Mobile is still the safest place for your data

IT likes to fret about smartphones and tablets, but more established technologies—even paper documents—are where the data-breach risks lie

Mobile is still the safest place for your data
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When I talk to IT managers, I almost always hear fears of mobile devices as conduits for sensitive corporate data to leave the company. I don’t know why I keep hearing this. There’s simply no evidence to support this fear. In fact, there’s solid evidence that says mobile devices are not a significant—or even moderate—risk factor.

Every year, I check the Identity Theft Resource Center’s database of personally identifying information (PII) breaches, which require disclosure by both state and federal laws. I’m sure many losses go unreported, and the database doesn’t cover corporate information not containing PII. But if mobile devices were a conduit to data loss, they should show up in this database.

Mobile-linked breaches haven’t shown up in previous years, and they didn’t show up again in 2016—despite the fact that nearly everyone these days uses a smartphone.

What does show up? Paper records, thumb drives, external hard drives, laptops, hacks into databases and storage systems, and successful phishing attempts. Many of the reported breaches involve lost papers, drives, and laptops, where a data thief probably wasn’t involved. But many involve active hacking of IT systems where data theft is the goal. And some involve insiders (contractors and ex-employees) steal data to use themselves, bring to new employers, or—least often—sell to others.

None of the lost, stolen, or compromised devices were smartphones or tablets. That’s probably because encrypted devices need not be reported; they’re presumed safe. iPhones and iPads have long encrypted their contents, and professional-grade Android devices have done that in recent years. In both cases, a simple IT policy can enforce that encryption. It doesn’t take a fancy mobile security tool; Microsoft Exchange can do the trick.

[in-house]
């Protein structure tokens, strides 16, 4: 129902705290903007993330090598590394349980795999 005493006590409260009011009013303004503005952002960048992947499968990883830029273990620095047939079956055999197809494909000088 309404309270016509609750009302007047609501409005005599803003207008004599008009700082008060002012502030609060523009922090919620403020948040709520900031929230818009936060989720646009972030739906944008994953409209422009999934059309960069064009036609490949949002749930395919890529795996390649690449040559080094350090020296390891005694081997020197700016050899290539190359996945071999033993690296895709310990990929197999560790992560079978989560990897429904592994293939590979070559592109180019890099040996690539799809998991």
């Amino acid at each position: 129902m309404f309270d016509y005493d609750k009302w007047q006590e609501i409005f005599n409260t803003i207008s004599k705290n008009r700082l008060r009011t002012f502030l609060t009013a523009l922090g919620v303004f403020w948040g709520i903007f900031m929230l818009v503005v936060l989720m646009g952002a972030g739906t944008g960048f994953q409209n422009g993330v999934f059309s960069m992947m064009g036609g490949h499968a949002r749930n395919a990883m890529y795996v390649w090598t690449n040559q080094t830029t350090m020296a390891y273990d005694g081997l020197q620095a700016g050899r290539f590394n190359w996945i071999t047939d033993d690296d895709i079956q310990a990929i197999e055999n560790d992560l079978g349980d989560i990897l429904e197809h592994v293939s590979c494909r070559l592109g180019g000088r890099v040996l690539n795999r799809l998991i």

Well, there was one data breach involving a smartphone: A former hospital manager, after resigning, took patient-identifying information by forwarding certain documents such as patient lists to her personal email account. She had work email set up on her personal smartphone—a common BYOD scenario—and simply forwarded the work emails to her personal email account. That’s not a mobile-specific issue—she could have done that from a work computer or a home computer.

IT’s remedy for this case is the same no matter the device running the email app: Use restricted email accounts where possible and data loss prevention (DLP) tools where not to identify and perhaps prevent such odd email usage. And don’t distribute PII or other sensitive information in routine documents in the first place!

Also not in the breach list were the cloud storage services that IT managers fret about after they’re done worrying about mobile devices: Apple iCloud Drive, Box, Dropbox, Google Drive, and Microsoft OneDrive.

But that omission may be misleading because if a lost (unencrypted) laptop has stored the access credentials for such services—which is common—then the data on that cloud drive is available to a data thief, just as the locally stored data is. The Identity Theft Resource Center database doesn’t go into great detail of each case, but because a lost (unencrypted) laptop is presumed to be a data breach, that breach extends to any data on that laptop, including cloud-accessed data.

Still, we didn’t see cases of these popular cloud storage services as the specific vector of a data breach—despite frequent IT fears to the contrary.

In this day and age, IT pros have plenty of security threats to deal with. Active hacking is the biggest threat, of course, and should get the lion’s share of the resources.

The client side should be addressed but not dwelled on. Of the clients in use, mobile is the least risky. Based on the actual risks, a good place to start is securing laptops, then external drives that people use when they don’t have access to a corporate cloud storage service. Those devices compromise the biggest client risk. Encryption is your main line of defense for these devices—for cloud storage, too.

For the much smaller risk posed by mobile devices, mobile management tools are both mature and effective; there’s no excuse not to have them in place already.

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